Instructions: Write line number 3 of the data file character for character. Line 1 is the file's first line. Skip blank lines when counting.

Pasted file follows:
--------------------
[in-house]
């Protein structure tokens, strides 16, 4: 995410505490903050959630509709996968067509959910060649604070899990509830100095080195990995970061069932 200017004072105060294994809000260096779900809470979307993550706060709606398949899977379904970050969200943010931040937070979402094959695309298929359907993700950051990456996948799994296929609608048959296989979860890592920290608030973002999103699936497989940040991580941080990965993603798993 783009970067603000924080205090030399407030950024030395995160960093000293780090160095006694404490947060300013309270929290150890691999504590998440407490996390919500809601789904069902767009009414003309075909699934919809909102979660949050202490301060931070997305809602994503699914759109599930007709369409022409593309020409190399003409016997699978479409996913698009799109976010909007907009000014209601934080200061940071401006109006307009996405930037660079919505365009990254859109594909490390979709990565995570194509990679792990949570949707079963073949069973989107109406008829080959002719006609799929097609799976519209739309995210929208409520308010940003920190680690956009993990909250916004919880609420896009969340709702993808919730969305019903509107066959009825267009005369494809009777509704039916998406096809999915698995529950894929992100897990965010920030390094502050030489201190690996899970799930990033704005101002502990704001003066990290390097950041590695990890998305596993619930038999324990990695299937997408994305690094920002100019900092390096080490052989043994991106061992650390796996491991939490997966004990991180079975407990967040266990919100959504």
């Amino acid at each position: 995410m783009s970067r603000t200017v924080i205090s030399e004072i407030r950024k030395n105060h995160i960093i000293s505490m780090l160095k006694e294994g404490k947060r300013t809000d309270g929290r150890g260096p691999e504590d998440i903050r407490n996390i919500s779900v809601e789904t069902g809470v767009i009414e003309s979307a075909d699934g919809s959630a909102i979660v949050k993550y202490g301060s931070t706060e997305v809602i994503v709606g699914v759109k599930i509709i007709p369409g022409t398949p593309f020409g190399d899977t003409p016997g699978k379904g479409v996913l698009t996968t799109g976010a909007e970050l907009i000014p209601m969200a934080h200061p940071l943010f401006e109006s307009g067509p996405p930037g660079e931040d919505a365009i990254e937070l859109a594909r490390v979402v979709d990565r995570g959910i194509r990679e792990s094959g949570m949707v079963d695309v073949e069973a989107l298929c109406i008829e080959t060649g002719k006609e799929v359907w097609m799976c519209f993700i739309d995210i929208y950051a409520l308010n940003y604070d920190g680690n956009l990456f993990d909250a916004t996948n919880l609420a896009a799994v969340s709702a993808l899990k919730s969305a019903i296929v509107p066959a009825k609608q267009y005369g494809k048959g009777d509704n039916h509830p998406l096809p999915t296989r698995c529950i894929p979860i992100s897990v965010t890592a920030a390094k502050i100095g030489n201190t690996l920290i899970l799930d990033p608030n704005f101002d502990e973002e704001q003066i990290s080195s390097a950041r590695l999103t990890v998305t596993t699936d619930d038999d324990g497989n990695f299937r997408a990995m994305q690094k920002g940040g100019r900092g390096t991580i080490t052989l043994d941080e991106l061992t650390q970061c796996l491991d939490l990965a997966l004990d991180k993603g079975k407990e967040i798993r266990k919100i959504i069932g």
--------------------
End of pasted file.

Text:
């Amino acid at each position: 995410m783009s970067r603000t200017v924080i205090s030399e004072i407030r950024k030395n105060h995160i960093i000293s505490m780090l160095k006694e294994g404490k947060r300013t809000d309270g929290r150890g260096p691999e504590d998440i903050r407490n996390i919500s779900v809601e789904t069902g809470v767009i009414e003309s979307a075909d699934g919809s959630a909102i979660v949050k993550y202490g301060s931070t706060e997305v809602i994503v709606g699914v759109k599930i509709i007709p369409g022409t398949p593309f020409g190399d899977t003409p016997g699978k379904g479409v996913l698009t996968t799109g976010a909007e970050l907009i000014p209601m969200a934080h200061p940071l943010f401006e109006s307009g067509p996405p930037g660079e931040d919505a365009i990254e937070l859109a594909r490390v979402v979709d990565r995570g959910i194509r990679e792990s094959g949570m949707v079963d695309v073949e069973a989107l298929c109406i008829e080959t060649g002719k006609e799929v359907w097609m799976c519209f993700i739309d995210i929208y950051a409520l308010n940003y604070d920190g680690n956009l990456f993990d909250a916004t996948n919880l609420a896009a799994v969340s709702a993808l899990k919730s969305a019903i296929v509107p066959a009825k609608q267009y005369g494809k048959g009777d509704n039916h509830p998406l096809p999915t296989r698995c529950i894929p979860i992100s897990v965010t890592a920030a390094k502050i100095g030489n201190t690996l920290i899970l799930d990033p608030n704005f101002d502990e973002e704001q003066i990290s080195s390097a950041r590695l999103t990890v998305t596993t699936d619930d038999d324990g497989n990695f299937r997408a990995m994305q690094k920002g940040g100019r900092g390096t991580i080490t052989l043994d941080e991106l061992t650390q970061c796996l491991d939490l990965a997966l004990d991180k993603g079975k407990e967040i798993r266990k919100i959504i069932g």